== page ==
eagle

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eagle

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White-bellied sea eagle (Haliaeetus leucogaster) catching a fish.—© Mary Plage/Bruce Coleman Ltd.

Any of many large, heavy-beaked, big-footed birds of prey belonging to the family Accipitridae, found worldwide. Eagles are generally larger and more powerful than hawks and may resemble a vulture in build and flight characteristics, but they have a fully feathered (often crested) head and strong feet equipped with great curved talons. Most species subsist mainly on live prey, which they generally capture on the ground. Eagles have been a symbol of war and imperial power since Babylonian times. They mate for life. They nest in inaccessible places and use the same nest each year. Species vary from 24 in. to 3.3 ft (60 cm–1 m) long. The sea eagles include the bald eagle. See also golden eagle.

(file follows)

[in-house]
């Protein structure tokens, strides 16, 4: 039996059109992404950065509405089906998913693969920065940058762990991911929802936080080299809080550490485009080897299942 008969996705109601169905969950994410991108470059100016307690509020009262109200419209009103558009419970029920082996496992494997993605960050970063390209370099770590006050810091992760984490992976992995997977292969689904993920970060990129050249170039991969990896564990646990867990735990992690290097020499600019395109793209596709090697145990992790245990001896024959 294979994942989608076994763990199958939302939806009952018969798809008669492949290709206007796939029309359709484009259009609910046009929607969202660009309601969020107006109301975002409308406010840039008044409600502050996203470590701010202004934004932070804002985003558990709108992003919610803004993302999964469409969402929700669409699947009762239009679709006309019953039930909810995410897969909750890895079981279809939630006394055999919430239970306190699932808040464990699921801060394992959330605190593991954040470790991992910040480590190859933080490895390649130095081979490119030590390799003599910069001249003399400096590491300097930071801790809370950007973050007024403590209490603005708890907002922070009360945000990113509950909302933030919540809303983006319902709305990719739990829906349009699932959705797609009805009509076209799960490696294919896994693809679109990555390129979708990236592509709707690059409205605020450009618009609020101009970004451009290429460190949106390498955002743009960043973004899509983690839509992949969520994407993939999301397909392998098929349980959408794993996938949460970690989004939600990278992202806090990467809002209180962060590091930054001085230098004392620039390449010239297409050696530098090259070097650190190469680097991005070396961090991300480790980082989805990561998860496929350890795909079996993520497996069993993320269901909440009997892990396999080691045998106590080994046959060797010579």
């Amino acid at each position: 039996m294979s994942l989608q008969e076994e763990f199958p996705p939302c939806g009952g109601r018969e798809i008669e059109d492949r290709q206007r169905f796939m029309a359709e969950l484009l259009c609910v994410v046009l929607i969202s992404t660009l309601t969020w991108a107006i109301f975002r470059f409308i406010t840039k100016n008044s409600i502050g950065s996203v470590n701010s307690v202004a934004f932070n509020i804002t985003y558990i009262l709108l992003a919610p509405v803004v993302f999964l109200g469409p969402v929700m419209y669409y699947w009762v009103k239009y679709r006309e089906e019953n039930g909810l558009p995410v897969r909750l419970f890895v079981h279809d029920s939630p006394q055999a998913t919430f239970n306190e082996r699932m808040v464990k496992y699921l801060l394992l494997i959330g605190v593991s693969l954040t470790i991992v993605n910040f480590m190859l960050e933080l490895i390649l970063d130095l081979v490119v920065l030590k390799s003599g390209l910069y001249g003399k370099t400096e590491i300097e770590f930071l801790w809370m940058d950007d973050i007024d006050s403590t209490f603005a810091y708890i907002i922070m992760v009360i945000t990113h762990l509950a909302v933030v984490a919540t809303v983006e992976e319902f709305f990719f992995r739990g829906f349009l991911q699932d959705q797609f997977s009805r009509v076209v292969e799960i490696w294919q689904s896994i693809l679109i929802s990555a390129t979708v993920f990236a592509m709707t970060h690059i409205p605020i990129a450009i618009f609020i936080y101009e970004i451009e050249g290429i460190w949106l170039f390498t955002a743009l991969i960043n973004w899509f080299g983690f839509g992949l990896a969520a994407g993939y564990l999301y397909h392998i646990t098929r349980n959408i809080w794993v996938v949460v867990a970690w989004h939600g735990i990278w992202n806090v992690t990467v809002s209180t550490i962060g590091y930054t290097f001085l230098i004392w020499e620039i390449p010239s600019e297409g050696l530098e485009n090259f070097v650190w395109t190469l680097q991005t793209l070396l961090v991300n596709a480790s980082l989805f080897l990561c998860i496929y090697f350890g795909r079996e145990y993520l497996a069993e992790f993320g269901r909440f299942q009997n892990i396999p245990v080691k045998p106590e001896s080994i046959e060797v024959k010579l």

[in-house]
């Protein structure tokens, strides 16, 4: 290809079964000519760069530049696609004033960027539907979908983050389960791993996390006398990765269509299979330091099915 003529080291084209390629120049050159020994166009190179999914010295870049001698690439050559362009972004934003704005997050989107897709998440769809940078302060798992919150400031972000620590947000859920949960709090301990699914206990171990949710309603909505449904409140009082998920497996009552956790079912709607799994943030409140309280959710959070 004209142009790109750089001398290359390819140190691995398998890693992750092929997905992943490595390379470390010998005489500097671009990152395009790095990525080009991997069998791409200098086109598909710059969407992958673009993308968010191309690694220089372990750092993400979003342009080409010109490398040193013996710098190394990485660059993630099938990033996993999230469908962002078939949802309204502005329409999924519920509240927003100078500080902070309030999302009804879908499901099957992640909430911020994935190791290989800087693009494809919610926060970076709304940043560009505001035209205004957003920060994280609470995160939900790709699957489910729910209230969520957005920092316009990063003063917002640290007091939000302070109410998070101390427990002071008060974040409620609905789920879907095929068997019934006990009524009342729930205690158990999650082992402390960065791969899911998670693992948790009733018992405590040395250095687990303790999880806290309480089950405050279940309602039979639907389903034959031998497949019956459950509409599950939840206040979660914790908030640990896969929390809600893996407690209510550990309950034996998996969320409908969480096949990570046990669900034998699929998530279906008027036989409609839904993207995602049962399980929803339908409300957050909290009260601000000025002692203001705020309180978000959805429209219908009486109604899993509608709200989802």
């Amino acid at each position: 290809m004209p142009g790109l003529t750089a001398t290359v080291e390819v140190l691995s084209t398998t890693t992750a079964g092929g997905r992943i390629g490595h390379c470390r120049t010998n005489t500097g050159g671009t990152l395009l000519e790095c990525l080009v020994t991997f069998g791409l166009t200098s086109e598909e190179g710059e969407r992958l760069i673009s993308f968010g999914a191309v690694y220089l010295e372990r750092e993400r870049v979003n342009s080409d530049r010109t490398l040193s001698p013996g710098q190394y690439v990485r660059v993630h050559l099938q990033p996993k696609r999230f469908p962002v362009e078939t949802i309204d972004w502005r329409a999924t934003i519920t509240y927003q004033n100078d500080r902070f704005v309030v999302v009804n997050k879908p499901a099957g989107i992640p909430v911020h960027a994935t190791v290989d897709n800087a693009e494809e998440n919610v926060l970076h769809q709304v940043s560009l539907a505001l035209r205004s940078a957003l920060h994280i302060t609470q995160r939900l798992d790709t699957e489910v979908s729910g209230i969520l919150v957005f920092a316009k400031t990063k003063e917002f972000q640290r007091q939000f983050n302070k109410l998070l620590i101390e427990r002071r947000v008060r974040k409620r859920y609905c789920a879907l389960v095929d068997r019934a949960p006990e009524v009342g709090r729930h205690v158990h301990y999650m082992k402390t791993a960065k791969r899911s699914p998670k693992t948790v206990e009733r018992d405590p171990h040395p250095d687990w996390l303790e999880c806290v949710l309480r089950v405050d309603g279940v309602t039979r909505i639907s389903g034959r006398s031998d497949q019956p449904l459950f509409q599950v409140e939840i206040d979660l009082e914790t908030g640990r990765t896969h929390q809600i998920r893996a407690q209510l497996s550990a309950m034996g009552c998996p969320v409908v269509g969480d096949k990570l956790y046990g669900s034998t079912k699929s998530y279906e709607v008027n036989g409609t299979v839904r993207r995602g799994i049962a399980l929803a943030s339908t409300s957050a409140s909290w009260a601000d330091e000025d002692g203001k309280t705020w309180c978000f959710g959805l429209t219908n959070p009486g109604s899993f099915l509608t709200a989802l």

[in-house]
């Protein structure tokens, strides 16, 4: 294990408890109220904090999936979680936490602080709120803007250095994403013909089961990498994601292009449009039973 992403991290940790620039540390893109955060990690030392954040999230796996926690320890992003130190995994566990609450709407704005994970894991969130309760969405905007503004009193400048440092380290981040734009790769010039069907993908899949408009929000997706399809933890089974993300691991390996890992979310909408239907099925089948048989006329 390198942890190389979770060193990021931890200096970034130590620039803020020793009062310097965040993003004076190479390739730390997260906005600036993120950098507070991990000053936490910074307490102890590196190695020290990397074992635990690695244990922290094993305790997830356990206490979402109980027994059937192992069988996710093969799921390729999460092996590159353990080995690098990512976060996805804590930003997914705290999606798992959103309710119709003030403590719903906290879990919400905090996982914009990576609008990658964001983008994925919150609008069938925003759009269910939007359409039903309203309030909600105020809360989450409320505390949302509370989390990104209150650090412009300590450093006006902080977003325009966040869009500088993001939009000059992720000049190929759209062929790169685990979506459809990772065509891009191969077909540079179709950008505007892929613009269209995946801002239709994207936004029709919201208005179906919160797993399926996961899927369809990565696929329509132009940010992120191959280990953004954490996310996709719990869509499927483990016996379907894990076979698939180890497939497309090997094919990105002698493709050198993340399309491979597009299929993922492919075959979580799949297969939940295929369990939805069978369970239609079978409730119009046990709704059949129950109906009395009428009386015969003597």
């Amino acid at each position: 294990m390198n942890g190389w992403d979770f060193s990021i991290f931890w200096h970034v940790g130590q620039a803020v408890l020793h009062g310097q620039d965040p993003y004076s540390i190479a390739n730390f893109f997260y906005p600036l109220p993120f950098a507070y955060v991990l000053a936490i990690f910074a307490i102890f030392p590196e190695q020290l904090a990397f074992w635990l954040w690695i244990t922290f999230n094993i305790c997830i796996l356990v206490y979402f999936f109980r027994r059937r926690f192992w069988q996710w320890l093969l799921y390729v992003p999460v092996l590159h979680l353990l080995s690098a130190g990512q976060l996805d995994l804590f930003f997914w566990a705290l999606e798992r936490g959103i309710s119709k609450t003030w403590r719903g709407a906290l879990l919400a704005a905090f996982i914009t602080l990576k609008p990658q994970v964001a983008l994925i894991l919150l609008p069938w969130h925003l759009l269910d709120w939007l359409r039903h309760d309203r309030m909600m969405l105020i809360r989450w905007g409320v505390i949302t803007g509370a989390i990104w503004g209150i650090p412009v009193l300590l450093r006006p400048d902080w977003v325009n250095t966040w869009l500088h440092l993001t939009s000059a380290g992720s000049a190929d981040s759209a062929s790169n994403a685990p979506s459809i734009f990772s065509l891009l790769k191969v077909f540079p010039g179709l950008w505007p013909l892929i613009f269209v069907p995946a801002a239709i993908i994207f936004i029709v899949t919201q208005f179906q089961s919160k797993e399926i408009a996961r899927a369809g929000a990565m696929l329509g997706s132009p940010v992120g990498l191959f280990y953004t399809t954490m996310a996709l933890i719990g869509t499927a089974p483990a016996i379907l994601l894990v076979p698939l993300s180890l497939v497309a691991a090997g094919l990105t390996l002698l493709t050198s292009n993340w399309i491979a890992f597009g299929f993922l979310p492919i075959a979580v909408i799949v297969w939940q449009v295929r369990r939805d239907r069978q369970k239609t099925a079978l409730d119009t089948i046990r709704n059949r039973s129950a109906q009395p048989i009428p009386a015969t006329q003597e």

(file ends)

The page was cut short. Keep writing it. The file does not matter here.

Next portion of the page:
This entry comes from Encyclopædia Britannica Concise.
For the full entry on eagle, visit Britannica.com.

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